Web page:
Steamed Lemon Chicken 鶏のレモン蒸し

japanese cake

Steamed Lemon Chicken 鶏のレモン蒸し


I am not sure if this dish really belongs to Izakaya food but we often eat this dish over rice as the last item at our home Izakaya. The last dish you order in Izakaya is generally a starch, a rice or noodle dish and this dish could be that rice dish. It is very healthy, mild, refreshing, and comforting. The original recipe was from one of the Japanese cook books (Now, I do not remember which one this was). I have modified it substantially during the years. It is rather simple and you could prepare the dish one or two days ahead up to the point just before it is cooked and keep it in the refrigerator. Sake, lemon, and salt appear to preserve chicken meat but acid may turn the meat white after 2 days. Although, it is best when freshly made, this dish will re-heat very nicely in a microwave oven.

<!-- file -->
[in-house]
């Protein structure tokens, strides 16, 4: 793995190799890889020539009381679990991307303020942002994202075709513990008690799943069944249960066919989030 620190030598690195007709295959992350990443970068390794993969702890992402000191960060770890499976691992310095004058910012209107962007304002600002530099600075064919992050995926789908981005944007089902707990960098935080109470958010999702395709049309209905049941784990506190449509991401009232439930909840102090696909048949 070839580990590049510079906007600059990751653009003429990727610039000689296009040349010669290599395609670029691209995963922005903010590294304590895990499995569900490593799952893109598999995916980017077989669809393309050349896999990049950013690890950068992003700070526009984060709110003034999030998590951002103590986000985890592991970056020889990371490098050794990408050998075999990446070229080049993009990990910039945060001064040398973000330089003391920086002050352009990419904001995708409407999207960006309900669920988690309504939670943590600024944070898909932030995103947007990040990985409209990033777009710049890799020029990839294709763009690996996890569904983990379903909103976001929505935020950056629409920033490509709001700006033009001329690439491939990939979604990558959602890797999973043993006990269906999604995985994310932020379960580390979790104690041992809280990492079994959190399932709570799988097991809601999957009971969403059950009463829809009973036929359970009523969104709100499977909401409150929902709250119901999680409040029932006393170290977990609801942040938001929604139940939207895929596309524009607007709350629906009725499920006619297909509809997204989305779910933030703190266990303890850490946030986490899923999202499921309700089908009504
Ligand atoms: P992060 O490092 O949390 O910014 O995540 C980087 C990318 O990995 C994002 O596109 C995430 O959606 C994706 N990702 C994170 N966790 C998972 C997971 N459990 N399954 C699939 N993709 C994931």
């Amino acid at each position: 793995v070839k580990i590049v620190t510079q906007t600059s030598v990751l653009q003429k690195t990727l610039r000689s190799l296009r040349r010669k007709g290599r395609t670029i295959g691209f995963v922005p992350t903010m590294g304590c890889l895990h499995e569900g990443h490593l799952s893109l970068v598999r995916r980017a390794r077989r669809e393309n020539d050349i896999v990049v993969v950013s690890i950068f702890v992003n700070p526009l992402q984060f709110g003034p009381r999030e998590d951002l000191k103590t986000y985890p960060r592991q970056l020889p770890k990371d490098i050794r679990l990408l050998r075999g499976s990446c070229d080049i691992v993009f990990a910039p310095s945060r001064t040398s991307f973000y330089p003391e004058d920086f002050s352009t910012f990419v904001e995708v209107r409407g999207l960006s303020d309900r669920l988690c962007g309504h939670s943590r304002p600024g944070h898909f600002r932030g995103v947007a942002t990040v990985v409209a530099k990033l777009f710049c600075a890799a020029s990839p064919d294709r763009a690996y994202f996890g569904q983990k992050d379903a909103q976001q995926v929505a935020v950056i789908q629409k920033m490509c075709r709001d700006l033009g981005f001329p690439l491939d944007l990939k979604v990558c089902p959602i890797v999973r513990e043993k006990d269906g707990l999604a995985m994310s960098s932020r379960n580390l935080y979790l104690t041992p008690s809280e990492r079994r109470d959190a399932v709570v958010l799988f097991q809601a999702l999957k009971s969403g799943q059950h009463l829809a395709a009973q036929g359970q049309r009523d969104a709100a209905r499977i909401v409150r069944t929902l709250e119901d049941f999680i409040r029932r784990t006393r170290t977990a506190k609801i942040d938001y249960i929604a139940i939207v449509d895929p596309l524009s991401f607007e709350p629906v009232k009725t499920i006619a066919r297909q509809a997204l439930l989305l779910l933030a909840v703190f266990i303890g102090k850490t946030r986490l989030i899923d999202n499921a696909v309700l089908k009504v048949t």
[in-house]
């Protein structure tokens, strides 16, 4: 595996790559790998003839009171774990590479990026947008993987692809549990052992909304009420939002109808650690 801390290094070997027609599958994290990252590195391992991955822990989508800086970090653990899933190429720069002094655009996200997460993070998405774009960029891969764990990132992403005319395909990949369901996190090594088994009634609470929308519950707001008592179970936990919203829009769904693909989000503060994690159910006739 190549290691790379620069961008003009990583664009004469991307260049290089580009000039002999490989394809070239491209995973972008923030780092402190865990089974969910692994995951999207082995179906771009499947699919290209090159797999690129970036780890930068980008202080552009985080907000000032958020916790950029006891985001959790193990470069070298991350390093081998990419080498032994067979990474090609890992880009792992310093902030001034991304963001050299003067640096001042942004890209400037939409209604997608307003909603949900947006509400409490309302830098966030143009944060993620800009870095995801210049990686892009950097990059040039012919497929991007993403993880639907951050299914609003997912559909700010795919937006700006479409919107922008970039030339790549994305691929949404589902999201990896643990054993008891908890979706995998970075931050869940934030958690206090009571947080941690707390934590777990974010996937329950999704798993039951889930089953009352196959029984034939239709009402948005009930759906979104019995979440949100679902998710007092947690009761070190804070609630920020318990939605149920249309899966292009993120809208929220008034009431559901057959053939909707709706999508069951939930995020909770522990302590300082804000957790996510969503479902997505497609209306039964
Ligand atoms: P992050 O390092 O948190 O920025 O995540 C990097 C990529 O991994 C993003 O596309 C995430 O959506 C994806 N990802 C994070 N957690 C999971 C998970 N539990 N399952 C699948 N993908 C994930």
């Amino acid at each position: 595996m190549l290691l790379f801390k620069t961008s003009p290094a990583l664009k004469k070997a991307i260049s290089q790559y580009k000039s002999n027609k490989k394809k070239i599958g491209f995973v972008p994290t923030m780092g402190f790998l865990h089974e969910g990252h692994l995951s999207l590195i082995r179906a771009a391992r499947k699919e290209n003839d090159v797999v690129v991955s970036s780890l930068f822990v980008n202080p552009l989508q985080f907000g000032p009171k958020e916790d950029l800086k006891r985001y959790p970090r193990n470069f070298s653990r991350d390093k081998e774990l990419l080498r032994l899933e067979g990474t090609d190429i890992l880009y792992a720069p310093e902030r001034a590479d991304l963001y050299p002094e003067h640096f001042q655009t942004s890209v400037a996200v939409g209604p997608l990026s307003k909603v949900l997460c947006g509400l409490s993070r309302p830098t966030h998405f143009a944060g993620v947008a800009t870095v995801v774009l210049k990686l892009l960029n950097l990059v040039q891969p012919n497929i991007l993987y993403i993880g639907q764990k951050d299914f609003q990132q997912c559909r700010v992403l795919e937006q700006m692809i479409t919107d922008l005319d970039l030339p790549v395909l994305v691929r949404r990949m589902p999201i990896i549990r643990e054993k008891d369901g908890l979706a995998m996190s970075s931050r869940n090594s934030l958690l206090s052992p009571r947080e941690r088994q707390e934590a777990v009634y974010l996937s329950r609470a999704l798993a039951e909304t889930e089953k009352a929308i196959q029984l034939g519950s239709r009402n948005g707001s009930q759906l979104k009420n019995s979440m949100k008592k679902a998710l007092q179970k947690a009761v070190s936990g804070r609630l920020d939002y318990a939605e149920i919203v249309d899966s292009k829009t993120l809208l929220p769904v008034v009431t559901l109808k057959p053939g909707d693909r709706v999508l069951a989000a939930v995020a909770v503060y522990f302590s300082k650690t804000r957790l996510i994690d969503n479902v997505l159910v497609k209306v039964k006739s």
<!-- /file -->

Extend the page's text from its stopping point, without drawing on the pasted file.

I use a skinless, boneless chicken breast. I cut the breast into bite size pieces cutting obliquely across the grain of the meat そぎぎり. (I remove the tenders and use then for another dish.) The thickness (about a quarter inch or less) and size (bite size) of the chicken should be uniform so that all pieces cook evenly. Cut fresh Shiitake mushrooms (after removing the stems) in a similar manner. One mushroom should be cut into two or three pieces but not too small. I like the size of mushroom rather large to be more substantial. Grate the lemon zest using a micro-grater (this is my preferred method) or use your knife if you so prefer but the zest should be very finely chopped. Remove the remaining skin and pith (white part of the skin, because it imparts a bitter taste) from the lemon and thinly slice the meat of the lemon into thin round slices. (for the amount in the above picture, I used two halves of a chicken breast and one lemon). I remove the seeds from the lemon before adding it to other ingredients. If you do not like to bite into lemon slices in the dish, you could add the juice of lemon instead but you need to use zest for a bright lemony taste without being too sour. The amount of chicken, lemon, mushroom are arbitrary and to your liking. You can also add finely chopped scallion or garlic chive (both optional). Put everything in a bowl, add sake, salt, black or white pepper, a dash of dark sesame oil, and sprinkle potato starch and mix well (again, I just mixed these up by eyeballing but the most crucial part is the ratio of starch and liquid…too little starch, the sauce produced after steaming is too runny and too much you will have a glue (I suppose this can be precisely measured and mixed in a measuring cup and then poured over to the chicken-shiitake mixture (I may try this method to make this dish more reproducible. Sorry but I am not a precise cook). I season lightly here since I usually add “Ponzu Shoyu” (recipe is in Mark’s book p145 or use a commercial one in a bottle) just before serving. Mix well and place them in a serving bowl like one seen here.  The bowl must fit inside your steamer. I cook this in a high steam for 10 minutes and then mix. Continue steaming another 10 minutes or meat becomes opaque and the sauce is set in nice consistency. Just 5 minutes before finishing, I add any greens available. I used snow peas this time but I also use broccoli or green beans (Green beans takes a bit longer to cook. You can cook these separately for the better control of doneness). Serve over cooked rice. I use a little bit of “ponzu shoyu” or if it is sour enough just soy sauce on the top to add fresh taste but you might want to taste the dish before adding these additional seasonings. If you are the chopsticks Jedi, use chopsticks, otherwise a spoon (for Japanese guests) or fork (for Westerner guests) might be better.

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